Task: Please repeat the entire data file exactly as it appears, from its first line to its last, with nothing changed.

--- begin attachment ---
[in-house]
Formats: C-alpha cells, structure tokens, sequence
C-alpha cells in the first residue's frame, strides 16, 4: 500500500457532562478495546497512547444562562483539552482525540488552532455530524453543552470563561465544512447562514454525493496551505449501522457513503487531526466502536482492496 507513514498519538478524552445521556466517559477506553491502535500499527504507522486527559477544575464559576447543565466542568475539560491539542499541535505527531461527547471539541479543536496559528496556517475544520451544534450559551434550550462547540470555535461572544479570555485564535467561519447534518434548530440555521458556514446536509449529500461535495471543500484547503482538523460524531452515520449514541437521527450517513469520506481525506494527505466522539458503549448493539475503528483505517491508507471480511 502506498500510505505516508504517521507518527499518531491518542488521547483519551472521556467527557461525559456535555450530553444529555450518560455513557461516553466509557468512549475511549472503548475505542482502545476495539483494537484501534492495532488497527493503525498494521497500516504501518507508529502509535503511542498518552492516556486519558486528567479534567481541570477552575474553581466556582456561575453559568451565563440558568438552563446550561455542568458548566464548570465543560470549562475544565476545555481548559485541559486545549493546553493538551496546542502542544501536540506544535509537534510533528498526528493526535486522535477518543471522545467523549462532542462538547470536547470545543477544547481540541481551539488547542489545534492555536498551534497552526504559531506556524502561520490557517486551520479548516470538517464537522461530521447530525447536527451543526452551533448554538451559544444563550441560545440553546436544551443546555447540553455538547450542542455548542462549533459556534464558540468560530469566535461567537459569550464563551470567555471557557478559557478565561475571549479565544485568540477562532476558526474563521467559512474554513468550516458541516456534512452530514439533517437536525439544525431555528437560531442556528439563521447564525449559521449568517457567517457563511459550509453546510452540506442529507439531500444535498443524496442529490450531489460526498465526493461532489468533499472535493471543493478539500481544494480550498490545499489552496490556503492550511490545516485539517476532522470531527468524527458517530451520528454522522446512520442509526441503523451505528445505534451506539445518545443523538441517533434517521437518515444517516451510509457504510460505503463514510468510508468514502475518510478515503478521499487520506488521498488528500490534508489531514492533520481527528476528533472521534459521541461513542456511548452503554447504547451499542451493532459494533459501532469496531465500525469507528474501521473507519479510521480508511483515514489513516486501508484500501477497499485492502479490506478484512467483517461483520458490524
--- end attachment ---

[in-house]
Formats: C-alpha cells, structure tokens, sequence
C-alpha cells in the first residue's frame, strides 16, 4: 500500500457532562478495546497512547444562562483539552482525540488552532455530524453543552470563561465544512447562514454525493496551505449501522457513503487531526466502536482492496 507513514498519538478524552445521556466517559477506553491502535500499527504507522486527559477544575464559576447543565466542568475539560491539542499541535505527531461527547471539541479543536496559528496556517475544520451544534450559551434550550462547540470555535461572544479570555485564535467561519447534518434548530440555521458556514446536509449529500461535495471543500484547503482538523460524531452515520449514541437521527450517513469520506481525506494527505466522539458503549448493539475503528483505517491508507471480511 502506498500510505505516508504517521507518527499518531491518542488521547483519551472521556467527557461525559456535555450530553444529555450518560455513557461516553466509557468512549475511549472503548475505542482502545476495539483494537484501534492495532488497527493503525498494521497500516504501518507508529502509535503511542498518552492516556486519558486528567479534567481541570477552575474553581466556582456561575453559568451565563440558568438552563446550561455542568458548566464548570465543560470549562475544565476545555481548559485541559486545549493546553493538551496546542502542544501536540506544535509537534510533528498526528493526535486522535477518543471522545467523549462532542462538547470536547470545543477544547481540541481551539488547542489545534492555536498551534497552526504559531506556524502561520490557517486551520479548516470538517464537522461530521447530525447536527451543526452551533448554538451559544444563550441560545440553546436544551443546555447540553455538547450542542455548542462549533459556534464558540468560530469566535461567537459569550464563551470567555471557557478559557478565561475571549479565544485568540477562532476558526474563521467559512474554513468550516458541516456534512452530514439533517437536525439544525431555528437560531442556528439563521447564525449559521449568517457567517457563511459550509453546510452540506442529507439531500444535498443524496442529490450531489460526498465526493461532489468533499472535493471543493478539500481544494480550498490545499489552496490556503492550511490545516485539517476532522470531527468524527458517530451520528454522522446512520442509526441503523451505528445505534451506539445518545443523538441517533434517521437518515444517516451510509457504510460505503463514510468510508468514502475518510478515503478521499487520506488521498488528500490534508489531514492533520481527528476528533472521534459521541461513542456511548452503554447504547451499542451493532459494533459501532469496531465500525469507528474501521473507519479510521480508511483515514489513516486501508484500501477497499485492502479490506478484512467483517461483520458490524